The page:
As part of my little Frosthaven calculator, I gave Alpine.js a try. I think I like it.

If you look at the PR for the switch, you can see that using Alpine really simplified the JS, and has the advantage of keeping my template in the HTML.

To keep my template a bit cleaner, I used and in a separate JS file. As you might expect, you don't get all the niceties you'd expect when using Vue or Angular, like jumping to a definition. But you gain a very lightweight and flexible framework that's pretty easy to use.

I also used the Persist plugin to remove my own local storage implementation. With a few characters, you get automatic persistence of a value. That's really nice.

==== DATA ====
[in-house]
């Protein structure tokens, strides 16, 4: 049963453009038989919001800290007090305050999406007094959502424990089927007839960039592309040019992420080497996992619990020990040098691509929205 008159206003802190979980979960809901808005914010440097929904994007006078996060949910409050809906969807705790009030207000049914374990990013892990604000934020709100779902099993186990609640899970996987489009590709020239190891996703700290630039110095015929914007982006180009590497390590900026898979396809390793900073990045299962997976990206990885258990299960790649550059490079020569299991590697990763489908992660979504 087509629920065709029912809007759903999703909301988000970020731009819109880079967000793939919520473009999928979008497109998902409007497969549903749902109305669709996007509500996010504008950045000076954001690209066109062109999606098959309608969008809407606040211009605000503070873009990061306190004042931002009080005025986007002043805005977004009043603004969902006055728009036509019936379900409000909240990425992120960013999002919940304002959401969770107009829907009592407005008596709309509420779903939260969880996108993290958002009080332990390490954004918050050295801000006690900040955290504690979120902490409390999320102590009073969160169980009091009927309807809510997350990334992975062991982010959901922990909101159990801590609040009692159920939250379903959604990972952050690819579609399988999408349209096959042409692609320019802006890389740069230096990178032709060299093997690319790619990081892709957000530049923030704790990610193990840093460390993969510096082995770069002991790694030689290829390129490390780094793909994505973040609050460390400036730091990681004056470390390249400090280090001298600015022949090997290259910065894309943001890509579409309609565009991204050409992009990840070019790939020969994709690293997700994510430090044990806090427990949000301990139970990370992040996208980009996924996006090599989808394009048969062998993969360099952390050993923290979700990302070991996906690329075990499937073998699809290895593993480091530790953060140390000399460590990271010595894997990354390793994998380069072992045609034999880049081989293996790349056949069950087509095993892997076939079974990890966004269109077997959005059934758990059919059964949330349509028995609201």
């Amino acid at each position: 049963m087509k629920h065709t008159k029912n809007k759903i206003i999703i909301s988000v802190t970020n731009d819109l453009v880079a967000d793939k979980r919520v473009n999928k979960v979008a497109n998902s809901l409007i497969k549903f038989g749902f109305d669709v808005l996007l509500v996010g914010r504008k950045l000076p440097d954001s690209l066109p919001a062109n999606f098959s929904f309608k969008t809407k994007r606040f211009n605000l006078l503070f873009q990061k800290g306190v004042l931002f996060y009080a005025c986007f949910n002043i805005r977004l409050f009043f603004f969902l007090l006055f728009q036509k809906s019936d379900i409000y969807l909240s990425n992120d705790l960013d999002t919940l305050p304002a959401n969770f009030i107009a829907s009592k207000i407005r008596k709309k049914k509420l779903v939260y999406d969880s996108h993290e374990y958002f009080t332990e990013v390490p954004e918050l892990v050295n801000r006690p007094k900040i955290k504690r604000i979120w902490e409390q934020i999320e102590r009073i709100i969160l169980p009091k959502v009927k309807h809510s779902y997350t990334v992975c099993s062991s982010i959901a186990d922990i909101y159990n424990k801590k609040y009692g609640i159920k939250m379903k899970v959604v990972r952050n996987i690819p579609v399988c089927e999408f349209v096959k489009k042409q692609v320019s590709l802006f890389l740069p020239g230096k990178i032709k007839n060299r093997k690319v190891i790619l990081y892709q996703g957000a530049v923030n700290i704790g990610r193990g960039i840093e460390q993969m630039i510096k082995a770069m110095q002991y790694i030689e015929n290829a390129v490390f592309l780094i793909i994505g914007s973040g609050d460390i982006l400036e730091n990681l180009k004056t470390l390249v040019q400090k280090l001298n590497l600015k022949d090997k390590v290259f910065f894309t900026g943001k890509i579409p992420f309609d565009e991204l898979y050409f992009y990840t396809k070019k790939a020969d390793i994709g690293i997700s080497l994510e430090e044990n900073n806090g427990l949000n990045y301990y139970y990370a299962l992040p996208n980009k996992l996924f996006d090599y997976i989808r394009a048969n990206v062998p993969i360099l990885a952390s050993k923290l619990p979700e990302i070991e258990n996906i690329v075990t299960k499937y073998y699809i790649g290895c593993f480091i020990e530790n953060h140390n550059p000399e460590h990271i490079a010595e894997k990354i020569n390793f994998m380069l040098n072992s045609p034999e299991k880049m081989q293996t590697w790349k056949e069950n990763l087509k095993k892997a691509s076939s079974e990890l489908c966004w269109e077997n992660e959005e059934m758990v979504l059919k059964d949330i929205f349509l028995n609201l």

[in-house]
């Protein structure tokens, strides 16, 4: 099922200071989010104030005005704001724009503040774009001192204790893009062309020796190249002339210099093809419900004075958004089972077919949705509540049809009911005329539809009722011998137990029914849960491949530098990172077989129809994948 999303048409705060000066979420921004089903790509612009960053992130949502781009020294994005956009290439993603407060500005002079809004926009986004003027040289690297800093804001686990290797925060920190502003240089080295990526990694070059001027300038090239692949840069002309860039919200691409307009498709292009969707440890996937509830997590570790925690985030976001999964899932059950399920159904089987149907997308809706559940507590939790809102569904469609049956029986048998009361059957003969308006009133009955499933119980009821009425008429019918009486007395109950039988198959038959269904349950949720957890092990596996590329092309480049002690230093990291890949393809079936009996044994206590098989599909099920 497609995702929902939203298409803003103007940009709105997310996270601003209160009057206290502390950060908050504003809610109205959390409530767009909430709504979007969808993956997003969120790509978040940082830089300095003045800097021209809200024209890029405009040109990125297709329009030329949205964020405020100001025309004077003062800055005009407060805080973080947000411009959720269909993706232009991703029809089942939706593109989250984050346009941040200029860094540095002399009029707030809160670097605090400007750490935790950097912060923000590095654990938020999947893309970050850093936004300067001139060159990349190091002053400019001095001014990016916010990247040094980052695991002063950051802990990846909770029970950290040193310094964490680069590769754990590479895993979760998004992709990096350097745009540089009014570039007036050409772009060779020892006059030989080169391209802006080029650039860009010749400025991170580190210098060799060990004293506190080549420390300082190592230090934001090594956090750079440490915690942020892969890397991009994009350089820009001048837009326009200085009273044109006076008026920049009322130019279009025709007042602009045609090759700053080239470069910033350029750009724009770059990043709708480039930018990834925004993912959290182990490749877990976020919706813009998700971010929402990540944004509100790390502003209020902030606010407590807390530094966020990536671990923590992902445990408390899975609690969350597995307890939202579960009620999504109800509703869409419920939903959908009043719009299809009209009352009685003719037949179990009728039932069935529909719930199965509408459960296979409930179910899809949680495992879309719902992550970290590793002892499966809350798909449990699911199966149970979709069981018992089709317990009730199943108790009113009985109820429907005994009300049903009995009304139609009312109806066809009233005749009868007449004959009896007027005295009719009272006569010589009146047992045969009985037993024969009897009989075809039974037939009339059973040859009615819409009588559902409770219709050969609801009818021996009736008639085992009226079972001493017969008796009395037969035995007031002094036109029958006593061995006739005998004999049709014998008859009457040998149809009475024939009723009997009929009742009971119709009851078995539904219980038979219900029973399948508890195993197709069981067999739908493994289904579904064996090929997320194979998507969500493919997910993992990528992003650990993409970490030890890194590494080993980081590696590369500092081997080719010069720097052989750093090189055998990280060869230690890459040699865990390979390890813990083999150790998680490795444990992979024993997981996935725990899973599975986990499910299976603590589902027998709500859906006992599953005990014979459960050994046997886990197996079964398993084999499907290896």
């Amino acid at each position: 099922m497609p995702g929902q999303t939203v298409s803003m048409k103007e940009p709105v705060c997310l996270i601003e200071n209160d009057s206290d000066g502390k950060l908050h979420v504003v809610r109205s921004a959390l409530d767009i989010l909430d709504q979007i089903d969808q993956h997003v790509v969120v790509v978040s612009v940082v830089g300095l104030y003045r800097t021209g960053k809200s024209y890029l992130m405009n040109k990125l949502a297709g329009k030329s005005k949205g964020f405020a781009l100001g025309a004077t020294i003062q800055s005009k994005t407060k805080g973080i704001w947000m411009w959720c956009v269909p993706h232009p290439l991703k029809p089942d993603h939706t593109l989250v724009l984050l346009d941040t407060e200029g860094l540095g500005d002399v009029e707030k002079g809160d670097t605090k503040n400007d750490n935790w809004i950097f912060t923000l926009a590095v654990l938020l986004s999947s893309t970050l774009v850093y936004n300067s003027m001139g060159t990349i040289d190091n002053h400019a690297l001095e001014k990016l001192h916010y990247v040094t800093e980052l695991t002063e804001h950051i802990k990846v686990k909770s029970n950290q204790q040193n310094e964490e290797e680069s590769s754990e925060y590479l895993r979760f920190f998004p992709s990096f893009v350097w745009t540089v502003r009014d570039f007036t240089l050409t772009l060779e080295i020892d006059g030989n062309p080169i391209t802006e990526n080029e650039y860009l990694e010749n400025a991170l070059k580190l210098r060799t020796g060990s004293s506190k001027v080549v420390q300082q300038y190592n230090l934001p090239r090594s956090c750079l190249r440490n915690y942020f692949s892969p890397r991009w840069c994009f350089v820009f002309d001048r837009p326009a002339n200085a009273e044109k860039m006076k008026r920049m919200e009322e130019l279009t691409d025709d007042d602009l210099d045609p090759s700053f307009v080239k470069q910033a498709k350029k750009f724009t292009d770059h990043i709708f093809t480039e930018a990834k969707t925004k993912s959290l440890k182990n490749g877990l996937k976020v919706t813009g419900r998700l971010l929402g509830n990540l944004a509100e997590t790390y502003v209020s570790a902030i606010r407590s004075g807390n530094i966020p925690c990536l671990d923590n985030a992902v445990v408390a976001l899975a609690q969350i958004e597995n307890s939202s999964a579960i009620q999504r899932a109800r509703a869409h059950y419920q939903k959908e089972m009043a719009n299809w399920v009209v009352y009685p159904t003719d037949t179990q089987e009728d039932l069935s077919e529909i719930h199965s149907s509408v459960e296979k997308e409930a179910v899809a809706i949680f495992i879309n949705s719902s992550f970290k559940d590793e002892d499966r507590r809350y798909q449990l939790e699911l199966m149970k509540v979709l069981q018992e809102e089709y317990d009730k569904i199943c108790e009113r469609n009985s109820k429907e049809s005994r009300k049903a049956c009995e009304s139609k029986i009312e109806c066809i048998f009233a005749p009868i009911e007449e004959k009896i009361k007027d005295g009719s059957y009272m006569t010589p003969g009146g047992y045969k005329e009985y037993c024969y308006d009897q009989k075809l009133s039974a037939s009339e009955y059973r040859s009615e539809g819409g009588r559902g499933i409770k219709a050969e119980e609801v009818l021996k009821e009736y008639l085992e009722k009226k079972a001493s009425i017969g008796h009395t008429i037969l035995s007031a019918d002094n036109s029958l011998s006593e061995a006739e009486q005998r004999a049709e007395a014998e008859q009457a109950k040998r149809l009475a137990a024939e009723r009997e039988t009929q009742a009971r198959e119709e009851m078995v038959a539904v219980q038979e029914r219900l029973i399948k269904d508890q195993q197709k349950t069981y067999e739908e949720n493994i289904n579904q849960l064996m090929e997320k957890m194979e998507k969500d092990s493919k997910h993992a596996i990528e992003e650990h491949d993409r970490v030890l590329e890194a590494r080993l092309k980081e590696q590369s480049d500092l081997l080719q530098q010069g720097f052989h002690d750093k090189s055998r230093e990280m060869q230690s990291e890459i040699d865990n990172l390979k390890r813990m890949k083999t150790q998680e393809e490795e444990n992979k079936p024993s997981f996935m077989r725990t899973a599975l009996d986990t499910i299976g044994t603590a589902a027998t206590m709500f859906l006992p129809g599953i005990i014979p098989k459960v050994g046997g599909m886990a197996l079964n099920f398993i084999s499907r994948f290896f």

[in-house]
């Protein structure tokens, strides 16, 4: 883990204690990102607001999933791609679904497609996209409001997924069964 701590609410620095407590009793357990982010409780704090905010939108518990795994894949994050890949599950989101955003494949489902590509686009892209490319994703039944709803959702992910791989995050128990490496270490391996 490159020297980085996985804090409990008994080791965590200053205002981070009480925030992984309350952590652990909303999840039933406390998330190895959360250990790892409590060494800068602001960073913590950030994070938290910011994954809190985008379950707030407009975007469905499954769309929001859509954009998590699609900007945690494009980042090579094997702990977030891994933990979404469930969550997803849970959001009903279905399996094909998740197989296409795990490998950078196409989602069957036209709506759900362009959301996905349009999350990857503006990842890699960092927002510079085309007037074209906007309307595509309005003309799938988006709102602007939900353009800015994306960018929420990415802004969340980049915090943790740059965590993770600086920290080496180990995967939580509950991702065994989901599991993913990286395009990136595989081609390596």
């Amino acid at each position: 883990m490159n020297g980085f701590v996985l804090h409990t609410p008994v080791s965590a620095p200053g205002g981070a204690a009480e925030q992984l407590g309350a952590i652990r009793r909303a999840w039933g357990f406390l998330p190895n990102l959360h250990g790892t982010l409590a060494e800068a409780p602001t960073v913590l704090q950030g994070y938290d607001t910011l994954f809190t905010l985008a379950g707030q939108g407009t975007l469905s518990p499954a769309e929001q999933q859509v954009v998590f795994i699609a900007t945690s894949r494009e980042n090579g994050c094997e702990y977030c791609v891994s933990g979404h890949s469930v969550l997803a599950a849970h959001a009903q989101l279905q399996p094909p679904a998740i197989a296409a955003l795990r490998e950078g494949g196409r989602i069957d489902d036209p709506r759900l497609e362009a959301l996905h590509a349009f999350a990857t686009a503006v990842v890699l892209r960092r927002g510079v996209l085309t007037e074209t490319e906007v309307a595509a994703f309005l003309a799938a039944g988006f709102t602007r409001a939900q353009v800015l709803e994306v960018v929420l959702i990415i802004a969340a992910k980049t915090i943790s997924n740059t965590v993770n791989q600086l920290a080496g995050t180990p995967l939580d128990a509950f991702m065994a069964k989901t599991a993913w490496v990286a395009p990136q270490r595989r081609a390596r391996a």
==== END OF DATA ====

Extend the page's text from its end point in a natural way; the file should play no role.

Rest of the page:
There's a lot of directives and features I didn't use, but Alpine really seems like it's got a lot of what you'd need. It was very simple for me to loop through an array and display table rows. It worked well for this small project. I'd be interested to see how it scales though. It seems to be geared toward server-side projects where you can componentize things with partials or includes to reuse code. The JS and HTML could get a bit unwieldy if you're not able to refactor things into smaller files.

I'm definitely going to look to use Alpine more in future projects. I've been trying to explore more what it's like to not immediately bring in a build step when making a website. While Alpine is not right for every project, I think it could be a really good step for some projects before jumping to use another, "heavier" JS framework. But, since I don't do a lot of serverside stuff like Laravel or Rails, it may make more sense for me to reach for another framework in order to make components and whatnot.